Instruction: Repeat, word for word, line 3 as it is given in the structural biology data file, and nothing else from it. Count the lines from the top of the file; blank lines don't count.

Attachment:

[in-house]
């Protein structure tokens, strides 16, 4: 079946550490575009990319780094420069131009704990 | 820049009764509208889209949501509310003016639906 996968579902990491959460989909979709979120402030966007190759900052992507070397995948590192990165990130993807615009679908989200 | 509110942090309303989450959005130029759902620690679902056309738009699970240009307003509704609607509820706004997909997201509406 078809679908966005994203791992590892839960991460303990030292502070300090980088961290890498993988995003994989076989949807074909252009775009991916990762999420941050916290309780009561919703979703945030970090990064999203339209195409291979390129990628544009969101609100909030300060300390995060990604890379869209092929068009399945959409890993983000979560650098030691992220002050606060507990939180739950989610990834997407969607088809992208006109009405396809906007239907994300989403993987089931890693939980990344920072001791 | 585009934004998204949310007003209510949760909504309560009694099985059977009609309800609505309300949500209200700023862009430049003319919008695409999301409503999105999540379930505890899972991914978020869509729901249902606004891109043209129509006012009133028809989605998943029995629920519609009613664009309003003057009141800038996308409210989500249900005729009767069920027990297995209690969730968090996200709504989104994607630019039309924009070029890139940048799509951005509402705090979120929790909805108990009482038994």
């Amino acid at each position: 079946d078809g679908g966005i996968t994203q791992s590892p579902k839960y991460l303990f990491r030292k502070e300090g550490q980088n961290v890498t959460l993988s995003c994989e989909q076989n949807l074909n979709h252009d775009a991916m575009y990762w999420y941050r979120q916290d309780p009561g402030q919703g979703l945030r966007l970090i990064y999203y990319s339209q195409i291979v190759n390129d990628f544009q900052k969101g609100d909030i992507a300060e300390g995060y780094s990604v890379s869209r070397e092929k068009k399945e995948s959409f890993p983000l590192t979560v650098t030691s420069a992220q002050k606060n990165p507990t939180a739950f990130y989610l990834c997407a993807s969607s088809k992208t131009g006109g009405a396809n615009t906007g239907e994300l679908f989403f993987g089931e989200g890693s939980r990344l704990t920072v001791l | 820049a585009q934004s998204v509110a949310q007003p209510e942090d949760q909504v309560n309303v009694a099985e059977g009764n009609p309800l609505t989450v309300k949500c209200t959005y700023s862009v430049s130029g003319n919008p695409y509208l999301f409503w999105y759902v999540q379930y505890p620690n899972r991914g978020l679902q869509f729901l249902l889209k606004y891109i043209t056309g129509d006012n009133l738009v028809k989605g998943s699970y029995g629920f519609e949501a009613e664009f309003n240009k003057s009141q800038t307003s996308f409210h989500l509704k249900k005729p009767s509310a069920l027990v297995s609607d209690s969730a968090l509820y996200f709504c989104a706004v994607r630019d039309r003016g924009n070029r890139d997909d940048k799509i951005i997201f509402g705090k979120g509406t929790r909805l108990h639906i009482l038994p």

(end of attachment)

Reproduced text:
């Amino acid at each position: 079946d078809g679908g966005i996968t994203q791992s590892p579902k839960y991460l303990f990491r030292k502070e300090g550490q980088n961290v890498t959460l993988s995003c994989e989909q076989n949807l074909n979709h252009d775009a991916m575009y990762w999420y941050r979120q916290d309780p009561g402030q919703g979703l945030r966007l970090i990064y999203y990319s339209q195409i291979v190759n390129d990628f544009q900052k969101g609100d909030i992507a300060e300390g995060y780094s990604v890379s869209r070397e092929k068009k399945e995948s959409f890993p983000l590192t979560v650098t030691s420069a992220q002050k606060n990165p507990t939180a739950f990130y989610l990834c997407a993807s969607s088809k992208t131009g006109g009405a396809n615009t906007g239907e994300l679908f989403f993987g089931e989200g890693s939980r990344l704990t920072v001791l | 820049a585009q934004s998204v509110a949310q007003p209510e942090d949760q909504v309560n309303v009694a099985e059977g009764n009609p309800l609505t989450v309300k949500c209200t959005y700023s862009v430049s130029g003319n919008p695409y509208l999301f409503w999105y759902v999540q379930y505890p620690n899972r991914g978020l679902q869509f729901l249902l889209k606004y891109i043209t056309g129509d006012n009133l738009v028809k989605g998943s699970y029995g629920f519609e949501a009613e664009f309003n240009k003057s009141q800038t307003s996308f409210h989500l509704k249900k005729p009767s509310a069920l027990v297995s609607d209690s969730a968090l509820y996200f709504c989104a706004v994607r630019d039309r003016g924009n070029r890139d997909d940048k799509i951005i997201f509402g705090k979120g509406t929790r909805l108990h639906i009482l038994p």